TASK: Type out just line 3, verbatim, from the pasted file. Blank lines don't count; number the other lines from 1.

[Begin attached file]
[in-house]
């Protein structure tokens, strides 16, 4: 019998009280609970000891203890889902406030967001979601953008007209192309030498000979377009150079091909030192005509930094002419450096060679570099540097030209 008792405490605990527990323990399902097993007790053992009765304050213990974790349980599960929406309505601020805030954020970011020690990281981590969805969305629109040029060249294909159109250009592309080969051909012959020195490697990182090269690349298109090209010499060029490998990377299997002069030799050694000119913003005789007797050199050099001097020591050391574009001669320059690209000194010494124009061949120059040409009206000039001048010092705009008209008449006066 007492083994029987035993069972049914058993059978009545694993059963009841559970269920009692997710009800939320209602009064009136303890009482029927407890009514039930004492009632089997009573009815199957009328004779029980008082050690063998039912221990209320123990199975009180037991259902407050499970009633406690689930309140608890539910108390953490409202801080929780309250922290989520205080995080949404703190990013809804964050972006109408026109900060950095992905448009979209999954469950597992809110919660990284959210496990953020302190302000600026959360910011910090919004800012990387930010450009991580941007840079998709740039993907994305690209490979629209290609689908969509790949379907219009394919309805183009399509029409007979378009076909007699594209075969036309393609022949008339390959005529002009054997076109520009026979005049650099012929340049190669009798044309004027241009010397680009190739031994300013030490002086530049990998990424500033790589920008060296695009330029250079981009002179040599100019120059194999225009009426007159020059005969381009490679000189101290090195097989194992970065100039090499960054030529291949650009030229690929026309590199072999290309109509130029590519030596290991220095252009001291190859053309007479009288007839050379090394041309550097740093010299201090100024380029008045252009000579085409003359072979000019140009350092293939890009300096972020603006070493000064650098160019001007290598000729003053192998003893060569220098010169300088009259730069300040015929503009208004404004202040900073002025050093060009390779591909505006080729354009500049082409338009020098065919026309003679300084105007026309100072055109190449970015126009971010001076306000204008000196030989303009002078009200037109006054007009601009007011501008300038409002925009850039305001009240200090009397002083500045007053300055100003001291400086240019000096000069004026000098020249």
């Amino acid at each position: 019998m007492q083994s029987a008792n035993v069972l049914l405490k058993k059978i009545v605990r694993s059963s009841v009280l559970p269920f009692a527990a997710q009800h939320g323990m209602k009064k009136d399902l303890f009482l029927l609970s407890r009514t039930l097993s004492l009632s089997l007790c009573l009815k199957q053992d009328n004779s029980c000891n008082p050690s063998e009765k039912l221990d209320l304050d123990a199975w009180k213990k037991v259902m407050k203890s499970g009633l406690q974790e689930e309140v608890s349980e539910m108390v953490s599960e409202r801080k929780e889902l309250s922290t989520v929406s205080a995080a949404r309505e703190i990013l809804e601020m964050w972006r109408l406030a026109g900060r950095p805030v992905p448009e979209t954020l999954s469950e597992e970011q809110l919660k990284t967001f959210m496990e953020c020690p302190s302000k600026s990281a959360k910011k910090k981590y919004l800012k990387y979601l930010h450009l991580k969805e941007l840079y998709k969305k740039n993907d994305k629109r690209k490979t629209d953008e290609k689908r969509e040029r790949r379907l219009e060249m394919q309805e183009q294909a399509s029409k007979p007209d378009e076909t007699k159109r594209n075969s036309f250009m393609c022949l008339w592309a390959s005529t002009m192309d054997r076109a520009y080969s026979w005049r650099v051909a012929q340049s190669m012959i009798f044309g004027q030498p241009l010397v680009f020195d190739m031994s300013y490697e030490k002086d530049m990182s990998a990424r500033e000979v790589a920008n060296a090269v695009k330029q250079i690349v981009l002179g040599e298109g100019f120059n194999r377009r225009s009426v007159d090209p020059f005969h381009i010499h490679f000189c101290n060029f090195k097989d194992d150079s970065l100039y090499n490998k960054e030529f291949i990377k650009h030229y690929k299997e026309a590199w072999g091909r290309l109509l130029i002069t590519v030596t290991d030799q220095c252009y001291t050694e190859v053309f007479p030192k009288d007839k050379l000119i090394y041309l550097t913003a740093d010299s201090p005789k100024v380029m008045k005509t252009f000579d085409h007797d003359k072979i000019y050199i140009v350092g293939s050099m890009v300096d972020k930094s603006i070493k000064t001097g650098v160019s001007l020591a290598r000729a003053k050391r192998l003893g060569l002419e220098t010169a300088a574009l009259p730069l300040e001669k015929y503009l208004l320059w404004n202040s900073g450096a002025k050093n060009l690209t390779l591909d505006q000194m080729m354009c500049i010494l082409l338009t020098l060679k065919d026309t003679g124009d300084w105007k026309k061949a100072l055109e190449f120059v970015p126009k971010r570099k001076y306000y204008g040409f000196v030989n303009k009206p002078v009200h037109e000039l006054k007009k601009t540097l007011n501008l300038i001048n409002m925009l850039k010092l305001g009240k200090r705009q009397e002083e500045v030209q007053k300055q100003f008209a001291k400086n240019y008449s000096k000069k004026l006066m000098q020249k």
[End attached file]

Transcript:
């Amino acid at each position: 019998m007492q083994s029987a008792n035993v069972l049914l405490k058993k059978i009545v605990r694993s059963s009841v009280l559970p269920f009692a527990a997710q009800h939320g323990m209602k009064k009136d399902l303890f009482l029927l609970s407890r009514t039930l097993s004492l009632s089997l007790c009573l009815k199957q053992d009328n004779s029980c000891n008082p050690s063998e009765k039912l221990d209320l304050d123990a199975w009180k213990k037991v259902m407050k203890s499970g009633l406690q974790e689930e309140v608890s349980e539910m108390v953490s599960e409202r801080k929780e889902l309250s922290t989520v929406s205080a995080a949404r309505e703190i990013l809804e601020m964050w972006r109408l406030a026109g900060r950095p805030v992905p448009e979209t954020l999954s469950e597992e970011q809110l919660k990284t967001f959210m496990e953020c020690p302190s302000k600026s990281a959360k910011k910090k981590y919004l800012k990387y979601l930010h450009l991580k969805e941007l840079y998709k969305k740039n993907d994305k629109r690209k490979t629209d953008e290609k689908r969509e040029r790949r379907l219009e060249m394919q309805e183009q294909a399509s029409k007979p007209d378009e076909t007699k159109r594209n075969s036309f250009m393609c022949l008339w592309a390959s005529t002009m192309d054997r076109a520009y080969s026979w005049r650099v051909a012929q340049s190669m012959i009798f044309g004027q030498p241009l010397v680009f020195d190739m031994s300013y490697e030490k002086d530049m990182s990998a990424r500033e000979v790589a920008n060296a090269v695009k330029q250079i690349v981009l002179g040599e298109g100019f120059n194999r377009r225009s009426v007159d090209p020059f005969h381009i010499h490679f000189c101290n060029f090195k097989d194992d150079s970065l100039y090499n490998k960054e030529f291949i990377k650009h030229y690929k299997e026309a590199w072999g091909r290309l109509l130029i002069t590519v030596t290991d030799q220095c252009y001291t050694e190859v053309f007479p030192k009288d007839k050379l000119i090394y041309l550097t913003a740093d010299s201090p005789k100024v380029m008045k005509t252009f000579d085409h007797d003359k072979i000019y050199i140009v350092g293939s050099m890009v300096d972020k930094s603006i070493k000064t001097g650098v160019s001007l020591a290598r000729a003053k050391r192998l003893g060569l002419e220098t010169a300088a574009l009259p730069l300040e001669k015929y503009l208004l320059w404004n202040s900073g450096a002025k050093n060009l690209t390779l591909d505006q000194m080729m354009c500049i010494l082409l338009t020098l060679k065919d026309t003679g124009d300084w105007k026309k061949a100072l055109e190449f120059v970015p126009k971010r570099k001076y306000y204008g040409f000196v030989n303009k009206p002078v009200h037109e000039l006054k007009k601009t540097l007011n501008l300038i001048n409002m925009l850039k010092l305001g009240k200090r705009q009397e002083e500045v030209q007053k300055q100003f008209a001291k400086n240019y008449s000096k000069k004026l006066m000098q020249k």